The Death and Re-Birth of a Race Car.


 Saturday is an off day.  Only, we don’t really get the day off.  We have a laundry list of stuff that needs to be done in order to be ready for the race on Sunday.  Another bolt check, including the lug nuts this time, is included on the list.  We also have to do a repair on the splitter frame.  I hit something yesterday and the frame is broken in one place and bent in two others.  I’m wishing I had my welder…again.  Other than that we need to do basic service and apply the suspension changes recommended by our friend.  It was a long day, but we finally got everything finished and cleaned up the car so it would look good for Sunday.

Sunday is Race Day.  The Pikes Peak Hill Climb isn’t like any other race in the world.  The race starts at 9400 ft and finishes at the 14,110 ft summit of Pikes Peak.  You are racing along 12.42 miles and 156 turns of narrow road, through several atmospheres.  Everything wants to boil or burn up.  You have to be smart with your setup or the odds of making the summit are slim.  You need to know the road, but you also need to drive by sight and not by memory.  The racing line through the dirt sections can move, and the clean line might not be the best or fastest line.  Going fast in those sections depends on your ability to be able to drive fast on a bad line.  You have to contend with wildlife, fans and changing weather.  It could be sunny and 85 degrees on the start line and snowing on the summit (like it did this year, 2009).  You just never know what to expect.

We get into our pit spot around 5am and get everything settled.  We have a few of my ATV friends pitting with us this year.  I’m feeling a bit anxious, but I’m trying to relax.  We are scheduled to go off around 11am.  The morning is dragging on.  I spend time wandering the pits and talking to friends and watching the other classes go off.  The morning was relatively uneventful.  There have been no major incidents and things are moving along smoothly.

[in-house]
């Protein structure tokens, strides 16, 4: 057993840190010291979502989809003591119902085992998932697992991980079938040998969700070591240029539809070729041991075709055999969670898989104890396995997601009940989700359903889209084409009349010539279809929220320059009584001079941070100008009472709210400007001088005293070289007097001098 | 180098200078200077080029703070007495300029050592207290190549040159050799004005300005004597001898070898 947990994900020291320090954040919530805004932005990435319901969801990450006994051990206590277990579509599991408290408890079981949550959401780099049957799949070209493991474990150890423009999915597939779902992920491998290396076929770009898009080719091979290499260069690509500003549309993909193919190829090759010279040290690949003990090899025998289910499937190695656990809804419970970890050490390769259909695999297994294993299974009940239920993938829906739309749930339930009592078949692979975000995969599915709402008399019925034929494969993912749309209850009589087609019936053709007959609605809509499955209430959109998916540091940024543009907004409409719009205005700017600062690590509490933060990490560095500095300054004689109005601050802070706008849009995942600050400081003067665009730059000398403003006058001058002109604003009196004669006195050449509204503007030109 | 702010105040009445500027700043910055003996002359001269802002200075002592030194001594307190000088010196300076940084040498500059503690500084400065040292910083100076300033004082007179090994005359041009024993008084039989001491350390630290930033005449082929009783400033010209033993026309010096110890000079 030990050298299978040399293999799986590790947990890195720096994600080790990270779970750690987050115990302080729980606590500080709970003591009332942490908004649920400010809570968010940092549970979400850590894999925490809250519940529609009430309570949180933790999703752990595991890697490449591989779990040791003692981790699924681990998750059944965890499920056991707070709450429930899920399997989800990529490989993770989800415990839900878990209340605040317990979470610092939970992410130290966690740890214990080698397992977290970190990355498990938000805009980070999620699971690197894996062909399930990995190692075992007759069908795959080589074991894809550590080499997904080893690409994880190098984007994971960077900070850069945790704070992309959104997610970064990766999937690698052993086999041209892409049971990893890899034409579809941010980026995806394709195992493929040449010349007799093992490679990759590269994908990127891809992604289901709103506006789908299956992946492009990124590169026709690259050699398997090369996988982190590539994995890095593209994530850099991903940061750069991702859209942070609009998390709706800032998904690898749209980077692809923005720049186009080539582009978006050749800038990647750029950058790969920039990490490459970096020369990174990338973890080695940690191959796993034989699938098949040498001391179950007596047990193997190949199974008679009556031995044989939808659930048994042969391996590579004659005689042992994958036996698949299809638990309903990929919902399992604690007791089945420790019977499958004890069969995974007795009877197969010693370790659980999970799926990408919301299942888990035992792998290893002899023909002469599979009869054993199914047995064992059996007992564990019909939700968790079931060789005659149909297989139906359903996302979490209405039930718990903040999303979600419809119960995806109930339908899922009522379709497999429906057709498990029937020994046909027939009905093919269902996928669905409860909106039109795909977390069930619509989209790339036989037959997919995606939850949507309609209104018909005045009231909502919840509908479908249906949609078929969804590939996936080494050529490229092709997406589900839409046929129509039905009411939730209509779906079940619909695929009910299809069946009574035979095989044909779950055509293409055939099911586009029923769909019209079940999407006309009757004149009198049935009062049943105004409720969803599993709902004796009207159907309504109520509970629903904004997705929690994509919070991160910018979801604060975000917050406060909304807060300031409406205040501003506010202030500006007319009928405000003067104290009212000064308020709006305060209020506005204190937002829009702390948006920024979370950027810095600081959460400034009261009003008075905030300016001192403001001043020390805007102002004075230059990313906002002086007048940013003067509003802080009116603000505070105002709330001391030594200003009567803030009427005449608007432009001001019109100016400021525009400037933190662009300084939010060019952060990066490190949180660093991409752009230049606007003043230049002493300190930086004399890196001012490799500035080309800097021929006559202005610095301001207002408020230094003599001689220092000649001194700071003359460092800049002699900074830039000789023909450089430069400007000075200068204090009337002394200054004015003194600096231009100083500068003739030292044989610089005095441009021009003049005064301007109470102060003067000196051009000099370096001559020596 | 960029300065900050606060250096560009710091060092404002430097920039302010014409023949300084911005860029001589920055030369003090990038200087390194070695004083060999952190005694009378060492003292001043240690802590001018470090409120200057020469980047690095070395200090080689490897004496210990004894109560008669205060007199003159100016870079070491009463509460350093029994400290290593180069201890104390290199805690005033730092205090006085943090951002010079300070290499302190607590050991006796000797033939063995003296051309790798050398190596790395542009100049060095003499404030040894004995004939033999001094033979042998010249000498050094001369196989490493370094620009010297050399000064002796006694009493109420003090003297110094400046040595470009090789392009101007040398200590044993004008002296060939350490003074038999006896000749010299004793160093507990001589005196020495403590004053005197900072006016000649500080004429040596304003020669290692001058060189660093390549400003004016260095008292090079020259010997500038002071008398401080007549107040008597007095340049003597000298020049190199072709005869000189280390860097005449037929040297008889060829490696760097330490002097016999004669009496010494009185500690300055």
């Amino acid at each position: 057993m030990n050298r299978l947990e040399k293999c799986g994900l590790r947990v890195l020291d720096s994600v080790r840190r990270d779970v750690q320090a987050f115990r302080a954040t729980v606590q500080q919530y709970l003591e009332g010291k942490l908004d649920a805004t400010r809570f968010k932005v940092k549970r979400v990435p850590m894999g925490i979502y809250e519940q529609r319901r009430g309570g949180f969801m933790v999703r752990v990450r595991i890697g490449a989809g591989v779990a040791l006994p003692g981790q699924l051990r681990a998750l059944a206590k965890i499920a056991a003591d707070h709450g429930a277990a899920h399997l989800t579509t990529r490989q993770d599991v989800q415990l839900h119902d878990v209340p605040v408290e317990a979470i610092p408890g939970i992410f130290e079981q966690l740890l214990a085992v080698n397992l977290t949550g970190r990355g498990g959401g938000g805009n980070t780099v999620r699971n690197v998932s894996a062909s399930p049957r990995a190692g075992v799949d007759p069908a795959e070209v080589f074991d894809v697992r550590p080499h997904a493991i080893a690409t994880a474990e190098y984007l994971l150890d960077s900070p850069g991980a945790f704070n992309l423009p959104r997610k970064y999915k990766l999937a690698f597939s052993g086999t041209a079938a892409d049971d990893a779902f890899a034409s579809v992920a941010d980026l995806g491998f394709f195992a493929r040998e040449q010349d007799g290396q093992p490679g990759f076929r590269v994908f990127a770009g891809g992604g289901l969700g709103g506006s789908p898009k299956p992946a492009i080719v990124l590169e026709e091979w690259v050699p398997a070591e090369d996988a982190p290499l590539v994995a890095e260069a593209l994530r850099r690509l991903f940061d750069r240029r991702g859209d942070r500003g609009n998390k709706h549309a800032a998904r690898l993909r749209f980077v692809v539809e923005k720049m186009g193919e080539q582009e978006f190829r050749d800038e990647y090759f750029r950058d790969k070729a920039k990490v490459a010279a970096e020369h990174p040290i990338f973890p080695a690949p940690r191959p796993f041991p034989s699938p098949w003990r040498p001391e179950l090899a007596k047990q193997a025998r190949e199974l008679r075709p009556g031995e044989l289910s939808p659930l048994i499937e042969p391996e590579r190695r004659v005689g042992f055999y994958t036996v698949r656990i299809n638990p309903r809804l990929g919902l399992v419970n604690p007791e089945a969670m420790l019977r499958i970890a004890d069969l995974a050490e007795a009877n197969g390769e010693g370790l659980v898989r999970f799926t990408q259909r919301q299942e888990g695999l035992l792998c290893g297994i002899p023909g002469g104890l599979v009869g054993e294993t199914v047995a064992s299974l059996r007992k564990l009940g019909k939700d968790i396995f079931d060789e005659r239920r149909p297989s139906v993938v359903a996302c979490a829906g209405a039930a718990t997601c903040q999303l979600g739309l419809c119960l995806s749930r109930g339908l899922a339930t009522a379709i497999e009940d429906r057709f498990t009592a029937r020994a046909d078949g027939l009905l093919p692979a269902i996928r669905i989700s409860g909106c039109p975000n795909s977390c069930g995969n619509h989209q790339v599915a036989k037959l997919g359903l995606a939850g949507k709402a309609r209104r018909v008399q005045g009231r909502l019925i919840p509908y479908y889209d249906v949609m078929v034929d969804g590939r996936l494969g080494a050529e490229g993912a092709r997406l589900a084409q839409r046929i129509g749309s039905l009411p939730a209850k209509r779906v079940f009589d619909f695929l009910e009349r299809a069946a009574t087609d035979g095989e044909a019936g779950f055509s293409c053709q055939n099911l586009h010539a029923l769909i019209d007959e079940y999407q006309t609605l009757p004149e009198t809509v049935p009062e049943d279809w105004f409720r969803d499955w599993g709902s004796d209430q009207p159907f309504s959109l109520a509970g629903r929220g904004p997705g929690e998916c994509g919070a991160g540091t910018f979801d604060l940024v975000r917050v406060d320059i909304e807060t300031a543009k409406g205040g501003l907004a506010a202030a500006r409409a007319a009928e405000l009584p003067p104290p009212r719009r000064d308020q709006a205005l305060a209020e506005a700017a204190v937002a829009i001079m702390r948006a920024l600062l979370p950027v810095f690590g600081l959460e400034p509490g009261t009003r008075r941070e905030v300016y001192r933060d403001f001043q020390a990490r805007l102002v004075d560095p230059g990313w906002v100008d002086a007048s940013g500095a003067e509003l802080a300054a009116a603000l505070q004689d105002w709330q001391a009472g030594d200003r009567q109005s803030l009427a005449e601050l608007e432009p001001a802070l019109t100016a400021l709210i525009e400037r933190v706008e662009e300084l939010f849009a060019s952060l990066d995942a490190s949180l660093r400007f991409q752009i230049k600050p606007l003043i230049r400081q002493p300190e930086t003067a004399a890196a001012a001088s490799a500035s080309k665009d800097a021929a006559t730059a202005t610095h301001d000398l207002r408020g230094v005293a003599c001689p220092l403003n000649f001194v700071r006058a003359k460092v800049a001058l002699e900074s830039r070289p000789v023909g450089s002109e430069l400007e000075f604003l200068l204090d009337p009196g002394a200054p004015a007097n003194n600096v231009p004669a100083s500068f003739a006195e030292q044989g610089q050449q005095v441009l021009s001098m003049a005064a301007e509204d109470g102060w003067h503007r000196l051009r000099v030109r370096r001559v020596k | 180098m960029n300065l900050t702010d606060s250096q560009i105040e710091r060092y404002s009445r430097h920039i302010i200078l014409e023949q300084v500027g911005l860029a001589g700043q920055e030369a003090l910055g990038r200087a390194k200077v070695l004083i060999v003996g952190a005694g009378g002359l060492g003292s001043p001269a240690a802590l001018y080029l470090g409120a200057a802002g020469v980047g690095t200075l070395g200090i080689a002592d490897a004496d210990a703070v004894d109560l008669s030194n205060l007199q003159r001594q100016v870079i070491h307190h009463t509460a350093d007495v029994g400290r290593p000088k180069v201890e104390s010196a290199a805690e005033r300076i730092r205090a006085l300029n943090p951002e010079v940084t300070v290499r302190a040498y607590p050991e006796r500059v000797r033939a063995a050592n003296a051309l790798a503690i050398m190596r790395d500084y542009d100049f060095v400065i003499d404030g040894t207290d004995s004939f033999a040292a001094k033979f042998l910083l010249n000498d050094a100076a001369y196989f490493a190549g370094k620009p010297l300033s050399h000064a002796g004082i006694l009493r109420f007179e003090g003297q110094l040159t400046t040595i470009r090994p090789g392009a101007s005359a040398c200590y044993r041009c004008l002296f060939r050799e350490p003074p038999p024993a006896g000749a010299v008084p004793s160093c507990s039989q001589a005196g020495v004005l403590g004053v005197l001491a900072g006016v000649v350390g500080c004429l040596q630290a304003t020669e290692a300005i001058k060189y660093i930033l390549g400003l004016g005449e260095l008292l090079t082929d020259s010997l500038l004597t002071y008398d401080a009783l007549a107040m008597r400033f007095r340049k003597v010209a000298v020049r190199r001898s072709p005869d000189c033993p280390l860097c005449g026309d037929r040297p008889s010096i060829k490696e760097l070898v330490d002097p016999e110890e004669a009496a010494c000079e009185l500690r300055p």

As I’m watching the last of my ATV buddies leave the line, the Race Director comes over and tells me and Travis to load up.  Rain is moving in. Travis and I get loaded and we are rolling into the fourth position in the staging area and the rain starts coming down.  The hail soon follows and soon we are in a mini-monsoon.  A drenching rain.  We have people holding umbrellas over the side windows, but Travis and I are still getting pretty wet.  So is all the stuff just inside the window, like my tachometer and gauges.  I don’t think any of it is waterproof.  We are waiting out the rain when Randy Rhule comes over and informs us that instead of going last, we’re going first.

Rhys, as the number one qualifier, has the right to reverse the run order in our class.  And since it has been pouring rain for the last 30 minutes, he decides to use us to help dry the track before his run.  No problem.  Not only do I have very little time in the car, but I have no time in the car in the wet, and I have little confidence in my bargain basement tires.  This should be interesting.  Oh well, just one more challenge in the long list of things we have had to overcome to this point.  Rhys comes over and leans inside the window; “Sorry mate.  Good luck, I’ll see you on the summit”.  Travis and I roll up to the line behind the last couple cars of the class in front of us.  We get reports that there is standing water on the course for at least the first two miles.

We roll up to the line and wait.  Finally, the green flag drops.  Time doesn’t start on the green flag, it starts when we cross a timing loop buried in the road about 75 yards in front of us.  I am taking my time.  I look over at Travis and ask him if he’s ready.  “YES! ”  I rev the motor and ease out the clutch.  We are finally on our way.  I immediately find that the road is slick and my tires have little traction.  The feeling is similar to the dirt sections, except we have more traction in the dirt.  Each corner we enter, I can feel the front-end pushing hard and as I reel it back in, the back end starts to get loose.  I have to drive more conservatively than I want to.  We’re making our way, but it’s a real handful and not very fast.


A little less than two miles in and we are still making our way through standing water and very slick conditions.  Then, suddenly, we come around the corner at Horseshoe and the road is completely dry.  It was as if it hadn’t rained here at all.  I looked over at Travis and smiled, and then I put the accelerator on the floor.  We had about another mile of pavement to make some time and I was doing my best to take full advantage of it.  We got in and out of the hairpin at Engineers pretty quickly and we had a great run into Halfway Picnic Grounds.  I’m not sure how fast we were going there, but I’m sure it was as fast as the car had ever gone.  We work our way through the lower dirt section.  I feel like we made pretty good time considering the wet start.